By Ian Kreitzberg
The Student Finance Board began its Nov. 20 meeting in the Brower Student Center Room 104 as usual. However, the board ended up tabling all events pending an in-depth review of their finances and actions in relation to its constitution.
The catalyst for the 40 minute-long discussion that resulted in this decision effectively to suspend all SFB activities pending completion of the review was a special appropriation request by the Late Night Take and Physics Club to bring Bill Nye to campus in March 2020.
Hazy estimates and quotes had determined that the venture would cost approximately $80,000.
According to SFB’s guidelines, it cannot allocate more than 65 percent of the Student Activity Fee, which funds the board in the first semester, an objection that was raised by several members of the board.
“We cannot continue to blatantly violate the rules that we have stipulated. And I understand we’ve already done it, but it doesn’t make sense to continue to banter about this,” said Rishi Konkesa, a junior economics major and representative at large. “It’s very explicit in our rules. We cannot spend more than 65 percent. Lloyd has pointed out the obvious and egregious mistake we have made. And now, we’re continuing to do it? That just doesn’t make sense.”
The debate centered around the fact that while the SFB has violated this guideline, having already allocated 100 percent of the SAF, allocation is not necessarily equivalent to gross spending.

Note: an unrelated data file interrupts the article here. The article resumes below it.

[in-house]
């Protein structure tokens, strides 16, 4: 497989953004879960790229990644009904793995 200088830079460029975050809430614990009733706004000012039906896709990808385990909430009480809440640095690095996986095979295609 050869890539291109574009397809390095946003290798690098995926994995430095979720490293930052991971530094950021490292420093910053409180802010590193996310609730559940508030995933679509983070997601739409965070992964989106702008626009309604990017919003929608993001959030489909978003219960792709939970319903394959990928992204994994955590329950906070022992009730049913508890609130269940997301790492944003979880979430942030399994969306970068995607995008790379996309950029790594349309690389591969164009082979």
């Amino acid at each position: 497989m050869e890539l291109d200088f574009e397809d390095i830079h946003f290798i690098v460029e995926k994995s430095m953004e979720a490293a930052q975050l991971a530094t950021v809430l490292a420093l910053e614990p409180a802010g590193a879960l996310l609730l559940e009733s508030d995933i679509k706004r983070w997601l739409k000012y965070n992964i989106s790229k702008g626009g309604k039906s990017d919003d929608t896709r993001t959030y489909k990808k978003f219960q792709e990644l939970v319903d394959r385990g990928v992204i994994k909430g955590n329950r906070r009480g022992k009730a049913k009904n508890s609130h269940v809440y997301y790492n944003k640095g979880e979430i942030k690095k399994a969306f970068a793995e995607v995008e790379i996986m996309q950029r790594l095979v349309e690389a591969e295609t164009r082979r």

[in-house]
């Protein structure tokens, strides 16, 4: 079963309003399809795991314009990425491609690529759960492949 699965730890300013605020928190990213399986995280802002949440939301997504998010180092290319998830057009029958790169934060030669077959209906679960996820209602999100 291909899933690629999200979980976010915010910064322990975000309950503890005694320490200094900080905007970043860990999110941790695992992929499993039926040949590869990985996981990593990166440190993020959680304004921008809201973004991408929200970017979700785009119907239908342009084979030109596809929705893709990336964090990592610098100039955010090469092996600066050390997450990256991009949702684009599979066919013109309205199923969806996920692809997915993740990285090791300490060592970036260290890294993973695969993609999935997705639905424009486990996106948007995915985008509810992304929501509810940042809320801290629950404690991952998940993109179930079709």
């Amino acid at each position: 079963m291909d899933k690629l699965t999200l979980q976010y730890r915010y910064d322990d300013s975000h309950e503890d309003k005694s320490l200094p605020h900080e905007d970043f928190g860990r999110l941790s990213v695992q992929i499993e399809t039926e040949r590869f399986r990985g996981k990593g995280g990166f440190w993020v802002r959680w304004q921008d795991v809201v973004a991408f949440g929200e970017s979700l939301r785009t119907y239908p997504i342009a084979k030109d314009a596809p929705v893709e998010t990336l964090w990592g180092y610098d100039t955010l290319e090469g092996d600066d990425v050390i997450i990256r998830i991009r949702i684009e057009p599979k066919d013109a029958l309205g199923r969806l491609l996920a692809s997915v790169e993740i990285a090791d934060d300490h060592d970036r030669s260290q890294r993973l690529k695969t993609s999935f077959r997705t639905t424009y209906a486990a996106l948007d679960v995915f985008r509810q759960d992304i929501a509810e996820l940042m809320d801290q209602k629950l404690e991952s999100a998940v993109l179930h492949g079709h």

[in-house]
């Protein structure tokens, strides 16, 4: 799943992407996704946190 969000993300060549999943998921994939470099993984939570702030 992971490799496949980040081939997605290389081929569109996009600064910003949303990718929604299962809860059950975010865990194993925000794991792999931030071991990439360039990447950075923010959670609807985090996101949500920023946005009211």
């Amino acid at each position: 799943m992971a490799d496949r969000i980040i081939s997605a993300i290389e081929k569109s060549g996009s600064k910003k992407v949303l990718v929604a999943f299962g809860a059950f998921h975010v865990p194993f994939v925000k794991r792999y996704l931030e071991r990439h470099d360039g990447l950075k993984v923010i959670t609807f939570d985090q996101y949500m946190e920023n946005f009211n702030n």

“Last year, we allocated around $2 million and … 600 grand went into reserves. I feel like this money should be going towards events and not just going back to reserves. I’d rather see the campus community benefit from someone coming in that they admire, and I think it’s kind of fiscally irresponsible to not give students an event that they’ve already paid so much money for,” said Aagna Patel, a junior finance major and SFB’s operations director.
The question was also raised that the Bill Nye event is set to take place in the spring semester, and that, as such, it might supersede the rule that states the board cannot allocate more than 65 percent of the SAF.
Members also brought up the fact that SFB has been in violation of another guideline, which states that agency fees in excess of $7,500 are not allowed. For years, all College Union Board-sponsored singers and performers have necessitated an agency fee that has been at or less than that number. However, CUB-sponsored agency fees have recently exceeded $7,500. The board has continued to approve and fund these events, thus violating its constitutional guidelines.
An aspect of the Bill Nye event includes agency fees that are unclear and may exceed the $7,500 limit, even though this rule has been violated for other events during the semester.
“We have done a poor job of adhering to our own guidelines,” said Padmore, a senior finance major the executive director of the SFB. “Moving forward, we can’t not adhere to our guidelines. It doesn’t matter if other groups have benefitted from past oversight.”
As such, all requests — including the Bill Nye event — have been tabled pending an in-depth monetary and constitutional investigation.
Some clubs are already being affected by the tabling’s results, including Lion’s Eye, for which their funds will be inaccessible until the end of the semester, meaning the organization will be unable to print until the beginning of next semester.